Look: See Mars and Venus on the Summer Solstice

Usually the Summer Solstice is all about Earth and the Sun, but Mars, Venus, and the Moon are getting in on the action this year.

TOPSHOT - The sun rises at Stonehenge, near Amesbury, in Wiltshire, southern England on June 21, 202...

The Summer Solstice is one of the biggest celestial events of the year and a major turning point in the calendar, but there’s usually not much to see in the sky.

This year is different.

Earth, Mars, and Venus all happen to be on the same side of the Sun for this year’s Solstice, and you can see Mars and Venus in the night sky very close to the slowly brightening crescent Moon. Low on the western horizon, just after twilight, you can find the waxing crescent Moon in a triangle with bright white Venus and dim red Mars. And the parts of the Moon that are usually dark and hidden by lunar night will glow with an eerie light which Leonardo DaVinci studied during the 1500s.

TOPSHOT - The sun rises at Stonehenge, near Amesbury, in Wiltshire, southern England on June 21, 2023, during the Summer Solstice festival, which dates back thousands of years, celebrating the longest day of the year when the sun is at its maximum elevation. The stone monument -- carved and constructed at a time when there were no metal tools -- symbolises Britain's semi-mythical pre-historic period, and has spawned countless legends. (Photo by Daniel LEAL / AFP) (Photo by DANIEL LEAL/AFP via Getty Images)


When Earth Lights Up the Lunar Night

Look closely at the crescent Moon, and you’ll notice a dim outline of the Full Moon. Historical sources call this “the old Moon in the new Moon’s arms” or describe it as an “ashen glow,” and today it’s usually called Earthshine. What you’re actually seeing is sunlight reflecting off clouds in Earth’s atmosphere — only to reflect again off the surface of the Moon, casting a faint ghostly glow.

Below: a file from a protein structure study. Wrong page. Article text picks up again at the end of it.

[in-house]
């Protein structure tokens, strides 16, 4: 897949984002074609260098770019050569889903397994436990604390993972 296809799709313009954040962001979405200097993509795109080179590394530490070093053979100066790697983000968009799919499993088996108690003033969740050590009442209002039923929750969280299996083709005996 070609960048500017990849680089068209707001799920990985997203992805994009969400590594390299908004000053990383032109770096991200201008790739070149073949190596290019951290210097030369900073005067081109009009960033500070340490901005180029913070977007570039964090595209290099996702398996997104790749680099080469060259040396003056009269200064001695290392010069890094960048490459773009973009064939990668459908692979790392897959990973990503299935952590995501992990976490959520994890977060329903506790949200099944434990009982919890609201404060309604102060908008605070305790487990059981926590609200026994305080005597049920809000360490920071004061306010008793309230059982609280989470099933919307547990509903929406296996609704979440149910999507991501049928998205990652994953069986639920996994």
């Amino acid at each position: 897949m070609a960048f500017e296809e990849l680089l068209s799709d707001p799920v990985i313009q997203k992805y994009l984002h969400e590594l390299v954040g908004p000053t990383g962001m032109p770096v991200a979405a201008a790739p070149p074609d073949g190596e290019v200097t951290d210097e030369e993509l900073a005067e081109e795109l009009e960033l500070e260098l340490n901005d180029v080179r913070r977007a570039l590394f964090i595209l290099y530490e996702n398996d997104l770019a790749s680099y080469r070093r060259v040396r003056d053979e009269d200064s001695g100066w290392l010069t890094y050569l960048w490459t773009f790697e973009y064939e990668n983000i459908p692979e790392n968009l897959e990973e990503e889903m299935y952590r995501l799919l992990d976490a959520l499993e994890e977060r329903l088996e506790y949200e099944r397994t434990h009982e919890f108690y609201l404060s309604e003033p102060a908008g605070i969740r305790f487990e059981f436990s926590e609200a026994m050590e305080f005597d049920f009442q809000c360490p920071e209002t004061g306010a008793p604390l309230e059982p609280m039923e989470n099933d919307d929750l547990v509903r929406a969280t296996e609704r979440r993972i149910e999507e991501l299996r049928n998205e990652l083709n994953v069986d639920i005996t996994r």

If you were standing on the Moon as the long lunar night began to fall, you’d see Earth glowing in the night sky the way a full Moon lights up the night here on Earth — but about 50 times brighter. Future Artemis crews will actually get to experience that view someday; astronauts on the Apollo missions came and went during the two-week-long lunar day, so they never saw a lunar night, much less the glow of Earthshine.

A small telescope or a good pair of binoculars can give you a better view of the night-shrouded part of the lunar surface, bathed in Earthshine. Look right along the terminator — the boundary between the daylit and dark portions of the Moon — for the best view of mountains and craters on the Moon’s surface, thrown into sharp relief by lunar twilight shadows.

There’s one more chance to catch the alignment between our three nearest celestial neighbors on Thursday evening. The Moon will be slightly brighter, which may make Mars a bit harder to spot, but Venus should still be clearly visible, and Earthshine should still be casting its pale light on the dark lunar surface.

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